Physical Exams - February 8, 2011 Newsletter
Understanding the Importance of Physical Exams
EHE Newsletter, Volume 11, Number 6
February 8, 2011
The easiest way to ensure a long and healthy life is to lead a healthy lifestyle and to take measures to prevent illness whenever possible. The physical exam is a vital part of preventive medicine for all people regardless of age, sex or activity level; its importance cannot be emphasized enough.
According to the National Institutes of Health (NIH), all adults — even seemingly healthy ones — should undergo regular physical examinations at their healthcare provider’s recommended frequency. The purposes of these exams are to:
- Screen for diseases
- Assess the risk of future medical problems
- Encourage a healthy lifestyle
- Update vaccinations
- Maintain a relationship with a doctor in case of illness
Today, preventive services are customized, taking into account an individual’s health status, risk factors and personal and family health history.
How to Get the Most from a Physical Exam
The most important part of a physical exam is the exchange of information between patient and doctor. The patient should prepare for the visit ahead of time by collecting important information which includes a list of questions for the doctor, a list of current concerns and a list of all medications and supplements that he or she is currently taking. If any new conditions or diseases have occurred among the individual’s family members since his or her last physical exam, they should be discussed as family history can influence the risk of chronic diseases such as heart disease, stroke, diabetes and various cancers.
Additionally, it is important for each individual to note any changes that have occurred since his or her last exam and explain what these changes are and when they began. Lifestyle behaviors that may affect an individual’s health such as diet, activity level, stress level and drug, alcohol and tobacco use should all be discussed candidly at the physical exam. The doctor needs to be told how an individual lives, works and plays in order to develop an effective health plan and assess the risks of certain diseases and conditions. To get the best possible guidance, it is imperative that individuals provide the most up–to–date and accurate information.
Screening and Immunizations for a Healthier Life
Screening tests play a major role in preventive medicine and are an important part of a physical exam. Even before symptoms are recognized or risks are identified, screening tests help to detect diseases in their early, most treatable stages and can even prevent disease. Many risk factors and diseases are highly treatable when detected early. Without screenings, however, many conditions will go unnoticed because they do not produce symptoms until a critical level is reached. High blood pressure, for instance, is a silent disease that does not exhibit symptoms. Yet with every heartbeat, high blood pressure can cause more and more damage to every part of the body. Likewise, high blood sugar and high cholesterol levels often do not produce any symptoms until advanced stages. Physical exams may include screening tests for:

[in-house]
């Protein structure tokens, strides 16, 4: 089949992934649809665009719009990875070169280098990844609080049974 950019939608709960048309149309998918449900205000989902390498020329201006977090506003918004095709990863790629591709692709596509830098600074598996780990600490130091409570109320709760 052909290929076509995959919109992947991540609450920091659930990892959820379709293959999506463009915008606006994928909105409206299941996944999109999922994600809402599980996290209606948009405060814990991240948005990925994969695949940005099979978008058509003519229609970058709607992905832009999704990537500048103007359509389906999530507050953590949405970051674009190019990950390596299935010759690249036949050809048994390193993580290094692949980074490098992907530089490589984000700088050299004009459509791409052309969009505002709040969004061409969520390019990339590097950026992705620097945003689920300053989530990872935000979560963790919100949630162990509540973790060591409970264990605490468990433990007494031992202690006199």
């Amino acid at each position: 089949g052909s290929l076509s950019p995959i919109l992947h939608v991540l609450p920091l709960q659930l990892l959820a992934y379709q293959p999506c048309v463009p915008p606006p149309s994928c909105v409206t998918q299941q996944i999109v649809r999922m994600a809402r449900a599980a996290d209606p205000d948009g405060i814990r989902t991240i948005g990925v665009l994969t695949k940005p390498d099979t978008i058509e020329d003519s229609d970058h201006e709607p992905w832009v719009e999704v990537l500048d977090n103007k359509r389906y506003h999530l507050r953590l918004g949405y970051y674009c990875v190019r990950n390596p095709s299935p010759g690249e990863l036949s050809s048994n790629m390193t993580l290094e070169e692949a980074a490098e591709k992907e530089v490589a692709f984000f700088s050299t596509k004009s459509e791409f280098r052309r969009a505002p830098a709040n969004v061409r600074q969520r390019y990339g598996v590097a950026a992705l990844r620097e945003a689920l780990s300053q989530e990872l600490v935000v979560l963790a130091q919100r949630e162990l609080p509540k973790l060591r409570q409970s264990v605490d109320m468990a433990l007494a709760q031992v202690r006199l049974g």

- Certain types of cancers such as breast, cervical, colorectal, prostate and skin cancer
- High blood pressure and cholesterol
- Sexually–transmitted diseases (STDs)
- Hearing and vision loss
The exams and screenings that an individual needs depend on his or her age, health, family history and lifestyle choices such as diet, activity level and tobacco use. The healthcare provider will determine which screenings are necessary and when.
In addition to recommended screenings, it is important for individuals to receive recommended immunizations to protect against serious, preventable diseases. According to the CDC, there are a significant number of illnesses, disabilities and deaths that result from diseases that could easily have been prevented by vaccines. All adults need to be immunized against tetanus and diphtheria. Depending on age and health, an individual may also need protection against influenza, hepatitis, measles, rubella, chickenpox and/or streptococcal (pneumococcal) pneumonia. Immunizations are especially vital for senior citizens.
Regular physical exams give healthcare providers the opportunity to discuss and counsel patients on aspects of their lifestyles that are affecting their health. Topics that may be covered include nutrition and exercise, substance abuse, safe sex practices and injury prevention. This counseling is an important part of the physical exam and it is vital that individuals listen carefully and discuss the changes, opportunities and obstacles that they face.
Make an appointment for a physical exam today. By finding, diagnosing and treating problems early, you can live a much longer and healthier life.Discuss this Newsletter on the EHEandME Discussion Boards
MEDICAL DISCLAIMER: The information is not intended to constitute medical advice and is not a substitute for consultation with a physician or other healthcare provider. Individuals with specific complaints should seek immediate consultation from their personal physicians.